I can also add that the roll-back on the safety net for the unemployed, i.e. the removal of benfits rather than allowances (the ones you get having worked) is also going to reduce this connection. If you bought insurance and paid for it all your life and then, just before you needed to claim on it, the rules were changed so that you could no longer claim, you’d be rightly pissed. This is no different.
Depends on your definition of beneficial. I reckon that the more that productive people feel connected to the State, the more interest they take in its outcome. In Ireland I think the connection is very passive - the routes for influencing how things are done are limited. If you feel the State is exploiting you without actual benefit back to you then you’ve less of an interest in building a better future for you because experience shows you don’t get the benefits.
This is one of the reasons I’m somewhat disillusioned about how things are done in Ireland. I think we - collectively need to see what we want to achieve. Currently, the only want I see from the media/structure is a desire for things to be the way they were in 2005 or so. But the way things were in 2005 is a direct cause of the way things are now so that’s not viable. I think there’s also this feeling of deserving people and undeserving people - so that - if you even take the whole property debacle, there’s a feeling that some people deserve the right to buy a house and some people don’t. IE, people earning less than me. This is across the board.
I have not worked out whether it’s pure competition - I wanna be better than you - lack of confidence - I wanna feel special - or what. But it’s sucking away at society, allows quick-buckism to fester and values people on superficial grounds.
Nobody I know seems to be absolutely happy with themselves as people - they mark their level of success in terms of asset acquisition competition more than anything.
In other words, we pay tax for the common benefit of all but the taxpayers are only seeing slight benefits in terms of 1) roadbuilding and 2) a reasonably good Revenue department. Not seeing for example, a competent health service and education is also a mess just to take two examples.
Engagement could change this but we’re not engaging.
Ah, you see, actual benefit is more important than a mere feeling of benefit. Child benefit and free university, at least for people prosperous enough to be net contributors, are all about producing a feeling and suckering people into that ‘connection’. All in all, I’d prefer the real thing. I’d give up free university in a second for proper primary school facilities.
Have never been convinced it should be an either or situation. Someone once wrote on a blog about 6 years ago that on balance, the money going towards health in Ireland was more than adequately but that the whole system needed to be looked at in terms of processes. I sort of see the point; and it’s true for lots of things.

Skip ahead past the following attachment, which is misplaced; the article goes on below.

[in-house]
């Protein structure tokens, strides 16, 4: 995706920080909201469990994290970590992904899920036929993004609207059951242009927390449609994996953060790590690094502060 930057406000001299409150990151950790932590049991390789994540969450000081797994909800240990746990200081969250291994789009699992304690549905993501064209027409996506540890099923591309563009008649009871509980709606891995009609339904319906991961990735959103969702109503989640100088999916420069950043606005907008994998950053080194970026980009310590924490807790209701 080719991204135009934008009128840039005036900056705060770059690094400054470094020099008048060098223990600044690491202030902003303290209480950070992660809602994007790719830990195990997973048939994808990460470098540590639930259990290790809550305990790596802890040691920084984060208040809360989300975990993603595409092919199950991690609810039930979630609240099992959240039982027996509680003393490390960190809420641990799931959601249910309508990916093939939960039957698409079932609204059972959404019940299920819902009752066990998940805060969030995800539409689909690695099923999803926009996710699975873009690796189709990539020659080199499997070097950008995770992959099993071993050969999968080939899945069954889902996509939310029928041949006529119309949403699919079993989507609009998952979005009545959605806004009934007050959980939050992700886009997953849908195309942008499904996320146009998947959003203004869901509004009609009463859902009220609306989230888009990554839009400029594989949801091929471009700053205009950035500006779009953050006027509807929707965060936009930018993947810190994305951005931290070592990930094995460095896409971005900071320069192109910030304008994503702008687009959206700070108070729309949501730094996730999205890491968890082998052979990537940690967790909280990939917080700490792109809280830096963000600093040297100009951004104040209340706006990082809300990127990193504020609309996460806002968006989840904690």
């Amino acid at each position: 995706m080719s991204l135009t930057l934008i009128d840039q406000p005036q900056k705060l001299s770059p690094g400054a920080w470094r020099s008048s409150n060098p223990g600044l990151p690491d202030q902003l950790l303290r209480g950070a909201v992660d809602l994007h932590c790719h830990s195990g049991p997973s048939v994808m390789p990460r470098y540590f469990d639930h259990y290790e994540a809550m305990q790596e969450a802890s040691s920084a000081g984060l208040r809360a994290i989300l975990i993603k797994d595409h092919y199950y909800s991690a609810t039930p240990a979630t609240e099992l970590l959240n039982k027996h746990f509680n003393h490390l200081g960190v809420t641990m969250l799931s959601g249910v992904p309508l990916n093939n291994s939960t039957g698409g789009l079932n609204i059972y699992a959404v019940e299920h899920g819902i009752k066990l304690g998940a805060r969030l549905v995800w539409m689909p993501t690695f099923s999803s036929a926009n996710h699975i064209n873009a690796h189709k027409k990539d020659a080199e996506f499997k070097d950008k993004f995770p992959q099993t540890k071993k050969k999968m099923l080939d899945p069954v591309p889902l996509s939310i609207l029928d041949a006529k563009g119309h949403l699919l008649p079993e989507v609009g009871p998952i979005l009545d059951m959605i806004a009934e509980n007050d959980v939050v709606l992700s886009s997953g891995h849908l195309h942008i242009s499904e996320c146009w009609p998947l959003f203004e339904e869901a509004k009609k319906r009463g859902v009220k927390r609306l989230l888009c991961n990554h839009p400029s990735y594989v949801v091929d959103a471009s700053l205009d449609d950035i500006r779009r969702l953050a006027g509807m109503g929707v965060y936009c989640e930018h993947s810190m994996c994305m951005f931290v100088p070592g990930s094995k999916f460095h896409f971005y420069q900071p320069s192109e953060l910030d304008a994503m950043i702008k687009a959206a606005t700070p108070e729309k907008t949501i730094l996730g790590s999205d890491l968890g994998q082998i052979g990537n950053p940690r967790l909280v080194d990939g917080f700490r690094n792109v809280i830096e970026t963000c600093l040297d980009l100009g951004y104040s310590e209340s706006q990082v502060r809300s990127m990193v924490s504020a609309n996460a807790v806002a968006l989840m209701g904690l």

I see it in other things; not just education and health - I mean, I pay tax and my water supply system has not been maintained. I pay tax and roads are allowed to fester.
These are communal good things also.
Not everything that is good for the public has to be a public good. I’d argue that your water and roads are in such crap shape because you’re paying for them communally!
Yeah, because one is the cause of the other…
But you are missing the point. Proper primary school facilities are a universal benefit. You are not expected to pay more for primary school depending on how wealthy you are, although you are expected to pay for your childrens’ uniform and books, as well as the near ubiquitous parental ‘contribution’. Actually, maybe you get the point, but just choose a different example.
Wait until your children are university age and the ‘free’ education is taken away for those who have an income (i.e. it is means tested). You have little chance to save for it because you are busy paying for the free education of the current generation and all the other fees that only those who fail a means test have to pay. In this situation, you will be better off sending your child abroad to a ‘free’ system elsewhere in Europe where they can claim the fees off the Irish state. Still, we can’t all be educated on this small island, can we?
Well, what I pay in childcare already more than equals the ongoing cost of a university education, so I’ve already got a budget line for that. Saving doesn’t come into it. If university is still free when my kids are grown, I’m gonna go on some awesome holidays. Or save belatedly for my retirement.
I’ll say two more things:
- I don’t think government should be in the business of producing good feelings; it should be in the business of producing good outcomes, which then can produce good feelings. IMO we get way more focus on the former and very little on the latter.
- I’m being a bit antic here to make an ideological point.
Actually, I just remembered. I’m saving all the child benefit to pay for college when they start means-testing it.